Citizen Powell may find the public less eager to listen


WASHINGTON -- In bowing out as a 1996 presidential prospect, retired Gen. Colin Powell declared his intention to be an active member of the Republican Party and to "try to assist the party in broadening its appeal." Specifically, he said he thought he could "help the party of Lincoln move once again close to the spirit of Lincoln."

The comment contained within it the implied acknowledgment that the GOP gives short shrift to fellow African Americans.

In league with Kemp

And in making that observation he put himself in league with another prominent Republican who decided not to seek the party's presidential nomination next year -- former congressman and Bush cabinet member Jack Kemp.

Mr. Powell's decision not to run, like Mr. Kemp's, has deprived their party of an influential voice among the GOP candidates on the very matter on which they both have spoken out -- the party's need to take positions that will make more blacks feel they have a home there.

Both men have struck moderate postures, for example, on the issue of affirmative action for blacks in the workplace.

Mr. Powell has taken other positions that would broaden and humanize the party, as in his expressed call for an adequate safety net for children "who may be in need and at risk." He says he will continue to speak out about his concerns as a non-candidate.

But Mr. Powell is likely to find out, as Mr. Kemp already has, that his voice as a non-candidate doesn't have the weight and resonance that it would have had as a candidate.

The best forum

The best forum is the presidential campaign. It commands public and national media attention like none other. Mr. Powell will be able to continue on the speech and lecture circuit, but he will draw broad coverage only when he says something particularly newsworthy -- or outrageous.

If he decides, for example, to attack one of the active Republican candidates, that will generate news stories and TV coverage, but it is not his style to do so. As for moving the party he has just joined more to the center on issues like abortion and racial accommodation, his clout in that party dominated by social conservatives has been vastly diminished by his non-candidacy.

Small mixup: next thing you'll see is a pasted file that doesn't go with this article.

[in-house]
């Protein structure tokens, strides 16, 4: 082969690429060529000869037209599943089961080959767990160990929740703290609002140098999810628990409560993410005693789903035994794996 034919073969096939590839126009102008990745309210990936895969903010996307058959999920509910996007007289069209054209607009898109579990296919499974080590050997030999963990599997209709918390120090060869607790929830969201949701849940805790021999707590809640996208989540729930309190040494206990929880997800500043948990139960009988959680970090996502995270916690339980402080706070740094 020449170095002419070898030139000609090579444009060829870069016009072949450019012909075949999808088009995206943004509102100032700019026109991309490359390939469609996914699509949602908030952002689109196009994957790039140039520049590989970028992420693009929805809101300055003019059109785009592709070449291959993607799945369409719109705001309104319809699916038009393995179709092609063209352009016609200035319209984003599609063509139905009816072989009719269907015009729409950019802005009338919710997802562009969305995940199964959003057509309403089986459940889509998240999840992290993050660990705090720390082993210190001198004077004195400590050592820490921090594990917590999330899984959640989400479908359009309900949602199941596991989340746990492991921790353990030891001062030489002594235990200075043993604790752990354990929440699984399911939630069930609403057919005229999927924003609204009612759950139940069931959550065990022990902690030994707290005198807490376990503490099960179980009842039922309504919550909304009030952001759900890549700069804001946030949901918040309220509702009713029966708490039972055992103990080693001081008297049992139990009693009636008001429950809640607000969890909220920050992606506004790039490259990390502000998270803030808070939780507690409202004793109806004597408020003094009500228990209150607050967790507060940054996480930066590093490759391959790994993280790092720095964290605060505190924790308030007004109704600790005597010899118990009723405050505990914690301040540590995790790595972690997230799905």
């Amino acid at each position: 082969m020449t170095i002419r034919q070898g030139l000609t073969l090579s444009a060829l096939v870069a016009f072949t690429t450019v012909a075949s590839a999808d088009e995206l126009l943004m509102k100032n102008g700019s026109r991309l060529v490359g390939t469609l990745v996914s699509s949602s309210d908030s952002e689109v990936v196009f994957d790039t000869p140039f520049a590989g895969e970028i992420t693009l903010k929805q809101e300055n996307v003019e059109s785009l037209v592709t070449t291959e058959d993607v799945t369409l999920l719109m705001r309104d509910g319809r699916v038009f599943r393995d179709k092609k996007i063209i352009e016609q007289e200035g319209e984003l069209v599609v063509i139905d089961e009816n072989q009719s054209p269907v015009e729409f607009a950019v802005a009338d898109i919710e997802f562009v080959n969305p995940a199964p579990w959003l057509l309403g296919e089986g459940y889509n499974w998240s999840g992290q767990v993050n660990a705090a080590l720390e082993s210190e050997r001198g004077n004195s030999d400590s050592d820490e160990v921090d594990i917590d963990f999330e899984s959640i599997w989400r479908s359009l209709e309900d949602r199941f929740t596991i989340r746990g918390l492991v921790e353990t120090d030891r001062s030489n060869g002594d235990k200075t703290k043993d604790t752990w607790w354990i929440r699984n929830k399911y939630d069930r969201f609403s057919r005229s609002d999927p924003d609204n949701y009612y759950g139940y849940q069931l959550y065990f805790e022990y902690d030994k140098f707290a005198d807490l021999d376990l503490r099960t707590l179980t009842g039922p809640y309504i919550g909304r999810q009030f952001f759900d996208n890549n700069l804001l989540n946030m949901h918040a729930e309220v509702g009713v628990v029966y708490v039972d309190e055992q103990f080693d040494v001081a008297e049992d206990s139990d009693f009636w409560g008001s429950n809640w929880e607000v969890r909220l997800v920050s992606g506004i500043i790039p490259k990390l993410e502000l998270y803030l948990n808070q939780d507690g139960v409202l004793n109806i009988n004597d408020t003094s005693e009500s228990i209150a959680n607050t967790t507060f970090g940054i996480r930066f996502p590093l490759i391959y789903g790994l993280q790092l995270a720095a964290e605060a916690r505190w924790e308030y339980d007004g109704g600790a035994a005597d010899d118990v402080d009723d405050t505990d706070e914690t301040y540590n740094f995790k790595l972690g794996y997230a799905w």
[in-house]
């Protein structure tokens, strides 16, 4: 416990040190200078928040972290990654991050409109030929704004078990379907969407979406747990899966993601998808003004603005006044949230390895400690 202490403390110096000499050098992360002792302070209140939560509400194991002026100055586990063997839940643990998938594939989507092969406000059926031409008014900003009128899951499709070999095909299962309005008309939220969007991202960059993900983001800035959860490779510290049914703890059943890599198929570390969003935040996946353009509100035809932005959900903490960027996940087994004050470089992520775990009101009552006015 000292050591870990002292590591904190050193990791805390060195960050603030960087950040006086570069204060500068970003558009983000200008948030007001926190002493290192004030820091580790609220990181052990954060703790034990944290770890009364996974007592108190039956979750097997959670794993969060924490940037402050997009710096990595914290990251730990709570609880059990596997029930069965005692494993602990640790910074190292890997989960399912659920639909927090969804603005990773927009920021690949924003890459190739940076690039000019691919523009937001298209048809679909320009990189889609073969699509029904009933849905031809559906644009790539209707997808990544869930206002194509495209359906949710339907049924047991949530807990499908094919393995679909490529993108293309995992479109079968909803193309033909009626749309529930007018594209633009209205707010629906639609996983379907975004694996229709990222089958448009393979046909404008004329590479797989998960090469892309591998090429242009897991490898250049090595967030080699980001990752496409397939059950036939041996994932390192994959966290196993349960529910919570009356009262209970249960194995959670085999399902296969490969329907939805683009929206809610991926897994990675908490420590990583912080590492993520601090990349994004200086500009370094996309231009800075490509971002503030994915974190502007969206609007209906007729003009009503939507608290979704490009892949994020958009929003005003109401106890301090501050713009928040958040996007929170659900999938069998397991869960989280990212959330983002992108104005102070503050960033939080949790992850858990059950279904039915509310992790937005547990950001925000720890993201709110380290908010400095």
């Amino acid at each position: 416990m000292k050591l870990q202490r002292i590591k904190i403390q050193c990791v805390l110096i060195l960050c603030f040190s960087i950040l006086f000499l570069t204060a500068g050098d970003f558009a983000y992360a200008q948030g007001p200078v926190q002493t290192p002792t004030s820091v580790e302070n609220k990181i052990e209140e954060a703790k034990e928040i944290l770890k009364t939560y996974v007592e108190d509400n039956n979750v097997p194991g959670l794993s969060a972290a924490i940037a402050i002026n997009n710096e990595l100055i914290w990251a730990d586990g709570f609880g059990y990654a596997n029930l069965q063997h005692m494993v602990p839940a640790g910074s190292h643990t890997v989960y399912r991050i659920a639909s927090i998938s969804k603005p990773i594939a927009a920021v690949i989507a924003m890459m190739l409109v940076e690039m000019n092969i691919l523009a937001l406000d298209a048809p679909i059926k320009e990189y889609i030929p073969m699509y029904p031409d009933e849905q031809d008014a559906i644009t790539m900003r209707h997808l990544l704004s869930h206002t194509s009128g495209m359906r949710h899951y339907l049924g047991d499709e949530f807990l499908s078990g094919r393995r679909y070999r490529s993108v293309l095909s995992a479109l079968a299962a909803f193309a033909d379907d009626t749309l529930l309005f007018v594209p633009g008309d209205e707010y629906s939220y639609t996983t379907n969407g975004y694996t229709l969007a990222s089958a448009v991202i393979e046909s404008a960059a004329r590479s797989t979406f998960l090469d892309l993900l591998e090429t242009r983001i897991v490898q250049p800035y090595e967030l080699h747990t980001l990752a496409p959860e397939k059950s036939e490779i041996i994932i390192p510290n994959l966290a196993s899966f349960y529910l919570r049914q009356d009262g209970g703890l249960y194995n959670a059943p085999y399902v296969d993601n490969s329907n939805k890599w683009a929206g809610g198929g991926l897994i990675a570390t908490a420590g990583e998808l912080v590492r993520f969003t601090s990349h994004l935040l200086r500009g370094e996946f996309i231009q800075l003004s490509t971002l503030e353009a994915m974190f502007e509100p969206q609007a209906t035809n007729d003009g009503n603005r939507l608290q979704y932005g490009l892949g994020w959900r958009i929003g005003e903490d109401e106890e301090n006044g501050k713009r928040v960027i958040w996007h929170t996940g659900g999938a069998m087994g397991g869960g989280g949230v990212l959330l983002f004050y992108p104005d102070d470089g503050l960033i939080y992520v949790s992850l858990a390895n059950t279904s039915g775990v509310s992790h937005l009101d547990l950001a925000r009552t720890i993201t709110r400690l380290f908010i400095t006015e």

Mr. Powell no doubt will be treated almost reverentially by most of the declared candidates in the hope of winning his endorsement. And he will continue to be in great demand for public appearances, especially as a party fund raiser.

Deaf ears

But he is likely to find that, like Mr. Kemp, his advice on how the party ought to conduct itself to broaden its base will fall on deaf ears among the dominant conservative forces controlling the party. They are of a distinctly exclusionary bent when it comes to the social issues that are at the core of their ideological posture.

Mr. Powell may suppose that he has taken the easier way out by deciding not to be a presidential candidate and thus dodging the strenuous demands of daily life on the campaign trail.

In a physical sense, that's probably so. But in terms of getting his views out to the public and being a real force in the direction of the Republican Party, his decision not to run will make it much harder for him to achieve his stated goals.

Indeed, he is surrendering a singular opportunity, if he disagrees with important aspects of the Gingrich agenda, particularly in what he seems to perceive as its insensitivity to the needs of the poor, the elderly and children, to moderate that agenda. Today, Speaker Newt Gingrich exerts tangible influence in Washington that often seems to eclipse that of President Clinton. A President Powell in the White House would put Speaker Gingrich in his proper perspective, in terms of both power and persona.

As a presidential candidate, Mr. Powell would have offered a substantial rallying point for moderate Republicans who have been shunted aside and, often, cowed into silence by the stranglehold on the GOP that conservatives have achieved ever since the emergence of Ronald Reagan as a national political leader. These moderates may continue to look to Mr. Powell, but without great hope that he will lead the party out of what they see as its dark present. Citizen Powell isn't likely to cast the shadow over GOP affairs that Candidate Powell would have.

Jack W. Germond and Jules Witcover report from The Sun's Washington bureau.

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